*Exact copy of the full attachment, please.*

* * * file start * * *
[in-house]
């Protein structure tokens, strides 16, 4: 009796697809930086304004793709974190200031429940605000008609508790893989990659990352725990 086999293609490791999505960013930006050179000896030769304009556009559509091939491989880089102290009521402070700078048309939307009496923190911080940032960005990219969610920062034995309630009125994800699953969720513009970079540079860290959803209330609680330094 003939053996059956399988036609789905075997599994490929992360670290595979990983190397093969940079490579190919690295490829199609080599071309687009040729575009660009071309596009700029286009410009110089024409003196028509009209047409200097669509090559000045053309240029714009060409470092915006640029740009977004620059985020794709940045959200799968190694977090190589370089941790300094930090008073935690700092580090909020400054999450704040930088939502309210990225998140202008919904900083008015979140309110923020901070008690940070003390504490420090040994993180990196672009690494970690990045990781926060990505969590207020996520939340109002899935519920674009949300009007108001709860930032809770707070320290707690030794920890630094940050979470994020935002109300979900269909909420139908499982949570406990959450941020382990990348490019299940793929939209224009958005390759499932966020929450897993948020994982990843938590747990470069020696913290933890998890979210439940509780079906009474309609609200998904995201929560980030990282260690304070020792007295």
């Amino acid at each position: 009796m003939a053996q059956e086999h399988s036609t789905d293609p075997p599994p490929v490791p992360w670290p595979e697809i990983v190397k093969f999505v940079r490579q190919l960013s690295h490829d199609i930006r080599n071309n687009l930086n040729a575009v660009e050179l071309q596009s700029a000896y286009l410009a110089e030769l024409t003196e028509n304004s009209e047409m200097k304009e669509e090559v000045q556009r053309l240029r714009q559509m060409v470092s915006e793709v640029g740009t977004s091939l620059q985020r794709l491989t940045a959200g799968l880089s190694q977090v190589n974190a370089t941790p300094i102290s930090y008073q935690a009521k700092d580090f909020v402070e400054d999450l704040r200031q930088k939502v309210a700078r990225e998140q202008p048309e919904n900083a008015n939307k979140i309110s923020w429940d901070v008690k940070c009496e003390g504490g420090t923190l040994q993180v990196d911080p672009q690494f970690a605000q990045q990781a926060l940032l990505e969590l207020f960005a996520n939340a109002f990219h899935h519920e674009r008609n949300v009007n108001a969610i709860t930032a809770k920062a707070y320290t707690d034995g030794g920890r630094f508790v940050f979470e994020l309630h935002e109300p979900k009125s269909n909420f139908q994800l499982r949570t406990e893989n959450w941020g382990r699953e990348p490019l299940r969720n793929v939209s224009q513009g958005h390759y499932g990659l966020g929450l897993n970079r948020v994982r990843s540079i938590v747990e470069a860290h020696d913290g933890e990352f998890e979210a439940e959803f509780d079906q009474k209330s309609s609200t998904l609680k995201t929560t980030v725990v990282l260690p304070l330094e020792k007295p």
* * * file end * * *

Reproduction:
[in-house]
């Protein structure tokens, strides 16, 4: 009796697809930086304004793709974190200031429940605000008609508790893989990659990352725990 086999293609490791999505960013930006050179000896030769304009556009559509091939491989880089102290009521402070700078048309939307009496923190911080940032960005990219969610920062034995309630009125994800699953969720513009970079540079860290959803209330609680330094 003939053996059956399988036609789905075997599994490929992360670290595979990983190397093969940079490579190919690295490829199609080599071309687009040729575009660009071309596009700029286009410009110089024409003196028509009209047409200097669509090559000045053309240029714009060409470092915006640029740009977004620059985020794709940045959200799968190694977090190589370089941790300094930090008073935690700092580090909020400054999450704040930088939502309210990225998140202008919904900083008015979140309110923020901070008690940070003390504490420090040994993180990196672009690494970690990045990781926060990505969590207020996520939340109002899935519920674009949300009007108001709860930032809770707070320290707690030794920890630094940050979470994020935002109300979900269909909420139908499982949570406990959450941020382990990348490019299940793929939209224009958005390759499932966020929450897993948020994982990843938590747990470069020696913290933890998890979210439940509780079906009474309609609200998904995201929560980030990282260690304070020792007295």
């Amino acid at each position: 009796m003939a053996q059956e086999h399988s036609t789905d293609p075997p599994p490929v490791p992360w670290p595979e697809i990983v190397k093969f999505v940079r490579q190919l960013s690295h490829d199609i930006r080599n071309n687009l930086n040729a575009v660009e050179l071309q596009s700029a000896y286009l410009a110089e030769l024409t003196e028509n304004s009209e047409m200097k304009e669509e090559v000045q556009r053309l240029r714009q559509m060409v470092s915006e793709v640029g740009t977004s091939l620059q985020r794709l491989t940045a959200g799968l880089s190694q977090v190589n974190a370089t941790p300094i102290s930090y008073q935690a009521k700092d580090f909020v402070e400054d999450l704040r200031q930088k939502v309210a700078r990225e998140q202008p048309e919904n900083a008015n939307k979140i309110s923020w429940d901070v008690k940070c009496e003390g504490g420090t923190l040994q993180v990196d911080p672009q690494f970690a605000q990045q990781a926060l940032l990505e969590l207020f960005a996520n939340a109002f990219h899935h519920e674009r008609n949300v009007n108001a969610i709860t930032a809770k920062a707070y320290t707690d034995g030794g920890r630094f508790v940050f979470e994020l309630h935002e109300p979900k009125s269909n909420f139908q994800l499982r949570t406990e893989n959450w941020g382990r699953e990348p490019l299940r969720n793929v939209s224009q513009g958005h390759y499932g990659l966020g929450l897993n970079r948020v994982r990843s540079i938590v747990e470069a860290h020696d913290g933890e990352f998890e979210a439940e959803f509780d079906q009474k209330s309609s609200t998904l609680k995201t929560t980030v725990v990282l260690p304070l330094e020792k007295p």